Poll: Americans Want Action on Global Warming

Upcoming Senate Vote is Historic Showdown with Polluters

10-22-2003 // NWF Media Team

By a 4-to-1 margin, Americans want Congress to take action now to stop global warming, a new national survey suggests.

According to a nationwide Zogby International poll commissioned by the National Wildlife Federation, 79 percent of Americans believe the U.S. should curb its greenhouse gas emissions like carbon dioxide that are said to contribute to global warming.

In a poll of 1,200 American adults conducted Oct. 15 to Oct. 20, nearly 67 percent said addressing global warming by requiring major industries to reduce greenhouse gas emissions can improve the environment without harming the economy.

And fully 75 percent said they favor federal legislation currently under consideration by the U.S. Senate to mandate that major industries cut emissions back to year 2000 levels.

"These numbers are a clear indication of where America stands on the issue. The question now is, where does the U.S. Congress stand?" said Jeremy Symons, manager of climate change and wildlife for the National Wildlife Federation. "Americans know that requiring big industries to cut their greenhouse gas emissions is not going to hurt the economy. It will, however, be a long overdue first step in addressing one of the planet's biggest threats."

The poll comes on the heels of a bipartisan letter signed this week by 155 U.S. mayors urging Congress to join their cities' efforts to reduce the threat of global warming. The mayors represent more than 46 million people in local communities ranging in size from 700 people in LaConner, Wash. to more than four million in Houston, Texas.

The Senate is poised to take action on a bipartisan proposal, the Climate Stewardship Act, by Sen. John McCain, R-Ariz., and Sen. Joe Lieberman, D-Conn., that would require major industries such as electric utilities, oil companies and large manufacturers to reduce emissions of greenhouse gases such as carbon dioxide to year 2000 levels, and gives them until 2010 to do it. It also creates a new emissions credit trading market to allow those who successfully cut their emissions to sell emissions credits to companies that exceed the limits.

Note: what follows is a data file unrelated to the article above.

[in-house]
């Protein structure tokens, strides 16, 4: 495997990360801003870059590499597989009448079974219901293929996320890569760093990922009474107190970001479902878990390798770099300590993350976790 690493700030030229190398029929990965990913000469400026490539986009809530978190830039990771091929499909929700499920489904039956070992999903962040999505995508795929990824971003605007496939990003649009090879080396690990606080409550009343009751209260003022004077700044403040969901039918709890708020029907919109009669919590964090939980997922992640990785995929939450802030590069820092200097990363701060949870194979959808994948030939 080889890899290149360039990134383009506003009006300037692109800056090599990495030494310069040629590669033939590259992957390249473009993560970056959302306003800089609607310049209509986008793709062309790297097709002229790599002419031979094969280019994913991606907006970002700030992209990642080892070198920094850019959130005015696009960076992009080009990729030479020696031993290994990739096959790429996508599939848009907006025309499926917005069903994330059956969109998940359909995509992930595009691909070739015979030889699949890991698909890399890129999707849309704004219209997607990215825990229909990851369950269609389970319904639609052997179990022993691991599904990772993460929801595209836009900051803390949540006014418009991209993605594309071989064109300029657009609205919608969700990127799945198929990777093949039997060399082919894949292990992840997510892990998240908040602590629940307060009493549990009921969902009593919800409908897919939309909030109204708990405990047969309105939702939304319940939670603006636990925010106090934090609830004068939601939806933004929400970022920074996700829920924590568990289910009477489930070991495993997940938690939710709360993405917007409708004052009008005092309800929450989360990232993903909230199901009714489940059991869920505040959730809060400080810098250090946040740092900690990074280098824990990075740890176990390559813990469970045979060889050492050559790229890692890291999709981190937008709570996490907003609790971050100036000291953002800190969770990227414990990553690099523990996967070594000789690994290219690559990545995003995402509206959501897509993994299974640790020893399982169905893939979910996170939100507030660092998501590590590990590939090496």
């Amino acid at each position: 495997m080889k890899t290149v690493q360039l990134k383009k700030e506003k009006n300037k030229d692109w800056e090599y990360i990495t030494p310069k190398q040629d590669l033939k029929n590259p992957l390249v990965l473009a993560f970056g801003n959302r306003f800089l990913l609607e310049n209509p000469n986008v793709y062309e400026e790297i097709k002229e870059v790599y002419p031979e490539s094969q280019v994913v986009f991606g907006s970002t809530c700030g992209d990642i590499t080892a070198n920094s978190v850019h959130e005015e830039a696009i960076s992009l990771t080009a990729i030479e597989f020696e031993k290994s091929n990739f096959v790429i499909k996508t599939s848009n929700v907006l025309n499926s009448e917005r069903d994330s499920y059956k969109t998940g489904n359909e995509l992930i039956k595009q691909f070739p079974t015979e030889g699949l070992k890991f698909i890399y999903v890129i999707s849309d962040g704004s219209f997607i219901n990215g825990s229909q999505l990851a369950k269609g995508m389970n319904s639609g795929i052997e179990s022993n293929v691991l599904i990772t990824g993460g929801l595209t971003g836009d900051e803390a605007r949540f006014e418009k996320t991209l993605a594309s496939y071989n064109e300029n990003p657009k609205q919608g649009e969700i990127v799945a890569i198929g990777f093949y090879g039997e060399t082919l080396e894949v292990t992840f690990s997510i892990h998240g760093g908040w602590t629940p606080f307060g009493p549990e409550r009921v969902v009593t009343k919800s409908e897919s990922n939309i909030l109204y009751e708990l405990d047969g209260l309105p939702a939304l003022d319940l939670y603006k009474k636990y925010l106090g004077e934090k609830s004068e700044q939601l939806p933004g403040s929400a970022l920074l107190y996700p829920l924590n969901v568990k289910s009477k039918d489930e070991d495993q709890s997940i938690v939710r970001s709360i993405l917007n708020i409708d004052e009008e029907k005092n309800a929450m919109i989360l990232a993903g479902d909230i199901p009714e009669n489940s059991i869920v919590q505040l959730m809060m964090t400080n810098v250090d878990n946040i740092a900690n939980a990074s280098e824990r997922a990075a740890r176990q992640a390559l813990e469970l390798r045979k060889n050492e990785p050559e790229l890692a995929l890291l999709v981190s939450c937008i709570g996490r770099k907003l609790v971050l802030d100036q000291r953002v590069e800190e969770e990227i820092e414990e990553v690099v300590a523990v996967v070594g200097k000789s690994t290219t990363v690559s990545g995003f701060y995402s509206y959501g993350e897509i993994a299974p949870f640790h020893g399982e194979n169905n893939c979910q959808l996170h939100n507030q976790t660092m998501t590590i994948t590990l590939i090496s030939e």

With a margin of error of 2.8-percent, 1,201 respondents from across the nation were given a description of the McCain-Lieberman proposal and asked their opinion about it. In every region, more than 70 percent of respondents said they favored the bill.

"The American public clearly understands that we need to face up to the threat of global warming. Senators now have to choose between the public's call for action and those industry lobbyists who ignore scientific consensus and want to further delay action on this critical environmental problem," McCain said.

Momentum for the legislation is growing. Bill Reilly, former Administrator of the EPA under former President George H.W. Bush recently endorsed the bill. In addition, 23 senior economists from across the country today sent a letter to the Senate urging support for the McCain-Lieberman bill as a cost-effective first step toward reducing the consequences of climate change.

Related Resources
  • Supporting Document
    The Climate Stewardship Act (pdf)

    The Climate Stewardship Act, sponsored by Senators John McCain and Joseph Lieberman, is a bipartisan national plan for action to begin solving one of the more serious environmental threats of our time – global warming.

  • Supporting Document
    Zogby America Poll Results (pdf)

    More than three-fourths of Americans (78%) agree that the US should reduce its emissions of greenhouse gases that are said to contribute to global warming.

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